Grady is survived by friends, family and any caddie who ever toted a bag and is missed by all.
Now back to the part about us all having a favorite Grady story. As you read this, take a moment to reflect upon your memories on this sad anniversary, tip a toast of your favorite beverage to this wonderful man sometime during this week and share your stories so that his memory lives on and on. And know that he is looking down upon us from the big caddie lot in the sky and urging us all to "caddie hard and get money" while probably affectionately calling you some four letter word.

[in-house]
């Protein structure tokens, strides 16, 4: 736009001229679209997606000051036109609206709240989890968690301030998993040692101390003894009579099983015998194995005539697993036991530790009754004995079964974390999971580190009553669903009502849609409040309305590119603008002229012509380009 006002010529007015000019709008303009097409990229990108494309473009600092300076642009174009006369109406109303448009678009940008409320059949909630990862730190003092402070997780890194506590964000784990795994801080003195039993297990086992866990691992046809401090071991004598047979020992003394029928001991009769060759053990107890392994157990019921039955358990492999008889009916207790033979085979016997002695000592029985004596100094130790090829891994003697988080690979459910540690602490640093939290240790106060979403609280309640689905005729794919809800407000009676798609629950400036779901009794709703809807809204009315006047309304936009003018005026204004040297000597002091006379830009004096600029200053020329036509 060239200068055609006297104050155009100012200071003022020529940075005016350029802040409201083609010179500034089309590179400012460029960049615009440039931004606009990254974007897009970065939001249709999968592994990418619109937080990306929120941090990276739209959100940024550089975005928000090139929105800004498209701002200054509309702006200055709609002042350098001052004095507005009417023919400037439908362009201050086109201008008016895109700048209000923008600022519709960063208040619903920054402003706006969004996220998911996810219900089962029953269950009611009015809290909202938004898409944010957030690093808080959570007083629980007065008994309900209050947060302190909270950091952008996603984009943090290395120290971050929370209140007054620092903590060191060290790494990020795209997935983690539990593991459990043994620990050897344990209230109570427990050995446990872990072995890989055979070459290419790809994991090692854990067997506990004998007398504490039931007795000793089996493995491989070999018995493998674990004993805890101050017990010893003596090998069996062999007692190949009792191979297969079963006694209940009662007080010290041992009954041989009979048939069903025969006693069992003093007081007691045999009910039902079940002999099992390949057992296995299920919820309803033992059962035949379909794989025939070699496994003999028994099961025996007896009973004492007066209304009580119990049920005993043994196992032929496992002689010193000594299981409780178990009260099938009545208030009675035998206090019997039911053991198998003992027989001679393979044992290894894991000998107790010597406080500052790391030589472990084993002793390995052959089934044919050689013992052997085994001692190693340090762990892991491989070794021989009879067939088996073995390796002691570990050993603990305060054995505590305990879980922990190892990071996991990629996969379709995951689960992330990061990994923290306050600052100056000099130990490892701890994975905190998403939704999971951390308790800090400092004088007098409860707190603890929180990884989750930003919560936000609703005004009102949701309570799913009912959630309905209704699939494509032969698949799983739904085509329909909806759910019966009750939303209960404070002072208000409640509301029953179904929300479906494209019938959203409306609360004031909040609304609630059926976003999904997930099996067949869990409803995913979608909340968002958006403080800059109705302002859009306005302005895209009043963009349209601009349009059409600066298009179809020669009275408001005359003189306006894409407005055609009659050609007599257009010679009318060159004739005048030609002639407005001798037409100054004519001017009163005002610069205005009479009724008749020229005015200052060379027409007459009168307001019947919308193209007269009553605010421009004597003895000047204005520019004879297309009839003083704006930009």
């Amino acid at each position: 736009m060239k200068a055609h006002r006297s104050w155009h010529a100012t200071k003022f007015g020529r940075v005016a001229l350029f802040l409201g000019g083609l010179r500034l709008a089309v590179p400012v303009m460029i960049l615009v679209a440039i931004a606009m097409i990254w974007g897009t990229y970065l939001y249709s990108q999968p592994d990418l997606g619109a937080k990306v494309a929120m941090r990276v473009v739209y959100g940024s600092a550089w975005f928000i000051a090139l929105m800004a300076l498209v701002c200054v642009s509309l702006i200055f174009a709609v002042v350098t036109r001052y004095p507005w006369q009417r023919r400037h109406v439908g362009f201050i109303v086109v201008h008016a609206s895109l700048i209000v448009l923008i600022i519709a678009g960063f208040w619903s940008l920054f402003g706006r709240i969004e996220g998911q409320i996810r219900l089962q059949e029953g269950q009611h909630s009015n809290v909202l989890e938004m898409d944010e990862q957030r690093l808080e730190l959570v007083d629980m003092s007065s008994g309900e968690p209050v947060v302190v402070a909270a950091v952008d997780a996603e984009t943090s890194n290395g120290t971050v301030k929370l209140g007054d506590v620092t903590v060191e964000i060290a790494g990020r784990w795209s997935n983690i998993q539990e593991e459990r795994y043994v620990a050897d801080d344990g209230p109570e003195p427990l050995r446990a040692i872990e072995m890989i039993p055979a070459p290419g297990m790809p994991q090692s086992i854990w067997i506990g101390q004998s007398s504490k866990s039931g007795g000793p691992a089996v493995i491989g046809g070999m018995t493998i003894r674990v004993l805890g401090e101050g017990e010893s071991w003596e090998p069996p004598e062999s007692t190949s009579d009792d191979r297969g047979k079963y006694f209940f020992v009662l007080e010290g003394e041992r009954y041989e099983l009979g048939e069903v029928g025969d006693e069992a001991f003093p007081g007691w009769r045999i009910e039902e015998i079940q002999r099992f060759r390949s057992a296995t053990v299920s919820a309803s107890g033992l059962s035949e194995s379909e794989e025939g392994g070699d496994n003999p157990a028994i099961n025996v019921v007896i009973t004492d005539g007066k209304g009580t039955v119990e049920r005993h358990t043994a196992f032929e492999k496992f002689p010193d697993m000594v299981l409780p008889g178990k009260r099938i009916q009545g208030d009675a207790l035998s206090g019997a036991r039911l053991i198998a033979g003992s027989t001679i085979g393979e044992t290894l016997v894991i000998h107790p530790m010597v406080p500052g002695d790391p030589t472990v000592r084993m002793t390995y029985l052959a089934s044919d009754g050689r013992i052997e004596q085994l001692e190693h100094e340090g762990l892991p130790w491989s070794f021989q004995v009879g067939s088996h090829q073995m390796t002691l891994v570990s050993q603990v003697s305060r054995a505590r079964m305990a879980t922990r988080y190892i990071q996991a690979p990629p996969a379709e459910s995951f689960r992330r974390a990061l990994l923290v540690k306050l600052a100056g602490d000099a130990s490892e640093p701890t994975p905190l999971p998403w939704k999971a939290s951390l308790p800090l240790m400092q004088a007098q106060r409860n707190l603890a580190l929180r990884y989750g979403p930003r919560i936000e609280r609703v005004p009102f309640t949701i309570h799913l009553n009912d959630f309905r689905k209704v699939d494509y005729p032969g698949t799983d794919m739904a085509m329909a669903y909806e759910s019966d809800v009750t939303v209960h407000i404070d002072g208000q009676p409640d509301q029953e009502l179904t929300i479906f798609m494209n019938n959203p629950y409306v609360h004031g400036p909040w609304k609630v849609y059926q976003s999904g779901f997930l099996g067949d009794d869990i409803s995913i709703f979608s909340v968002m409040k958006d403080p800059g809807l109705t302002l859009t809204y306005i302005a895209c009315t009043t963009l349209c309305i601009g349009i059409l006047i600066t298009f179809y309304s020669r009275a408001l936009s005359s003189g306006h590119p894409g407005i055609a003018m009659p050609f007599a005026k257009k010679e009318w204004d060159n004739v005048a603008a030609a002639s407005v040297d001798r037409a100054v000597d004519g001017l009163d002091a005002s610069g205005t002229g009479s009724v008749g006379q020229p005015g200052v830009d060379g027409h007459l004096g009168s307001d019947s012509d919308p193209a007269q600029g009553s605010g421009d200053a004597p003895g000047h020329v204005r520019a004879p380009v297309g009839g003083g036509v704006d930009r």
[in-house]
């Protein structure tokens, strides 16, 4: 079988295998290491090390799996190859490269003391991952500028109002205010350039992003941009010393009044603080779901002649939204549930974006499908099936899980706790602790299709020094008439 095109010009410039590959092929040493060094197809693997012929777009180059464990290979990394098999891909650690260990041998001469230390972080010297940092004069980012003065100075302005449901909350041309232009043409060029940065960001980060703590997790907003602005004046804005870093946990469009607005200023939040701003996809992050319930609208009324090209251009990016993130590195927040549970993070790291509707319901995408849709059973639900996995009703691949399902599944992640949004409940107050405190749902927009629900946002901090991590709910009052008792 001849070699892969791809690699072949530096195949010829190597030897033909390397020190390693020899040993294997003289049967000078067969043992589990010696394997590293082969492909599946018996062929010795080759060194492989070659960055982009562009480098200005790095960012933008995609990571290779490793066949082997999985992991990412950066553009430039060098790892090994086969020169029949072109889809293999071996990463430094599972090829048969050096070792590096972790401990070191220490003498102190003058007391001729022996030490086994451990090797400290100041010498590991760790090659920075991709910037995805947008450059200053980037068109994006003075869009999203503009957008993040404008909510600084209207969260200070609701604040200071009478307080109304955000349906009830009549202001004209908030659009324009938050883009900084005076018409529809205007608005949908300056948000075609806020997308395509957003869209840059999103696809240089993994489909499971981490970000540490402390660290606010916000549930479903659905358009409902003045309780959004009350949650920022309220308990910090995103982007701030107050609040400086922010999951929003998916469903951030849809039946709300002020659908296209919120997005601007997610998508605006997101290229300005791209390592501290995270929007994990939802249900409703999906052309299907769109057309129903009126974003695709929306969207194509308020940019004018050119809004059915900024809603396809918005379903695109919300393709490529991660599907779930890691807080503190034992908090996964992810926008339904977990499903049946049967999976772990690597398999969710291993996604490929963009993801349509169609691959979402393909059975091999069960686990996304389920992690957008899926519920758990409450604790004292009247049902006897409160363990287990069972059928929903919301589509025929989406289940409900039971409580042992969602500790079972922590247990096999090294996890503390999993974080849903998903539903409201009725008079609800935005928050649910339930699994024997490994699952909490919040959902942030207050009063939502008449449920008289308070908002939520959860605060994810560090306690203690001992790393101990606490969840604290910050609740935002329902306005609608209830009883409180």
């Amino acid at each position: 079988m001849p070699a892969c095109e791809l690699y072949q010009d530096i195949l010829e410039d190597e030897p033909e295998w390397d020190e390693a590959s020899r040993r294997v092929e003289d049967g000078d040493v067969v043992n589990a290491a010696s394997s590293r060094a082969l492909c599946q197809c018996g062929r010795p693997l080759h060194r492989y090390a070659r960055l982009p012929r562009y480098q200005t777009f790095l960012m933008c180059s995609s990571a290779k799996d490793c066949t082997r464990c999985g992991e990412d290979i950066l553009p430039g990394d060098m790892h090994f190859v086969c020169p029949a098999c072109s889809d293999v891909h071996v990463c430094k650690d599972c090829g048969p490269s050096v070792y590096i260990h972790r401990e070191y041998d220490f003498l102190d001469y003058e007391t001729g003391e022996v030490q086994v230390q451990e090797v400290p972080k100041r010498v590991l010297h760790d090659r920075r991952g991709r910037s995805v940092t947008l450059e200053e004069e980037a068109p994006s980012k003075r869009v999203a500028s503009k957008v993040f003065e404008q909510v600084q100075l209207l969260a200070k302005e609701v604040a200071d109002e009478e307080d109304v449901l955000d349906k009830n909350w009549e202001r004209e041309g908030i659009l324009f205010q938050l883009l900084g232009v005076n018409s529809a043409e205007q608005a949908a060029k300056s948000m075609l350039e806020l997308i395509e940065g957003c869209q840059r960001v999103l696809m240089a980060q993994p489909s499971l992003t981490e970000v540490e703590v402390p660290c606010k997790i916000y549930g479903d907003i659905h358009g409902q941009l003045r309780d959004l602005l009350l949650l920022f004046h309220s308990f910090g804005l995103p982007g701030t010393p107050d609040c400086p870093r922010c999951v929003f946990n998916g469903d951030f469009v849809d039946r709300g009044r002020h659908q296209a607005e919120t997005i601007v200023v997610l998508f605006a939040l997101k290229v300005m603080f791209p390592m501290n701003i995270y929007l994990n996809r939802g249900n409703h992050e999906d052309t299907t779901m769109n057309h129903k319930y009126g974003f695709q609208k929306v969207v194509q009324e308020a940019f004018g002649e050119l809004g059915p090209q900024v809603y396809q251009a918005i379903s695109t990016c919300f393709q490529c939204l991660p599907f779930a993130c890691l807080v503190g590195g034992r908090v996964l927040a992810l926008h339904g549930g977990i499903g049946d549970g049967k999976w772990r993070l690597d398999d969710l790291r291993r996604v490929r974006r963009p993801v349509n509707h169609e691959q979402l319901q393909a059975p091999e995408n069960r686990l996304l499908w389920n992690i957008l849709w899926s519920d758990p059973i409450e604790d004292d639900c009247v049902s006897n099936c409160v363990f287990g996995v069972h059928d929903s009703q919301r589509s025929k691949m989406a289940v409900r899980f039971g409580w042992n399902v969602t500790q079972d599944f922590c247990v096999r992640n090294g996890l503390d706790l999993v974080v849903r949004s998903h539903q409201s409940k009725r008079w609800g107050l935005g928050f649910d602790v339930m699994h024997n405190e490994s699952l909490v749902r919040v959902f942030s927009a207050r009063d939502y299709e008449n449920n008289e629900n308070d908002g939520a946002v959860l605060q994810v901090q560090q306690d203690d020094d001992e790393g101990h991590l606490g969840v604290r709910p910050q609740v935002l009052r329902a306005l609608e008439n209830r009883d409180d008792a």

Randall Watts, - "Hollywood"!

Randall 'Hollywood' Watts covers basketball for a local paper in his native Alabama in the winter, caddies for Spike McRoy on the PGA Tour and spends his summers as a caddy at Bandon Dunes Resort in Oregon.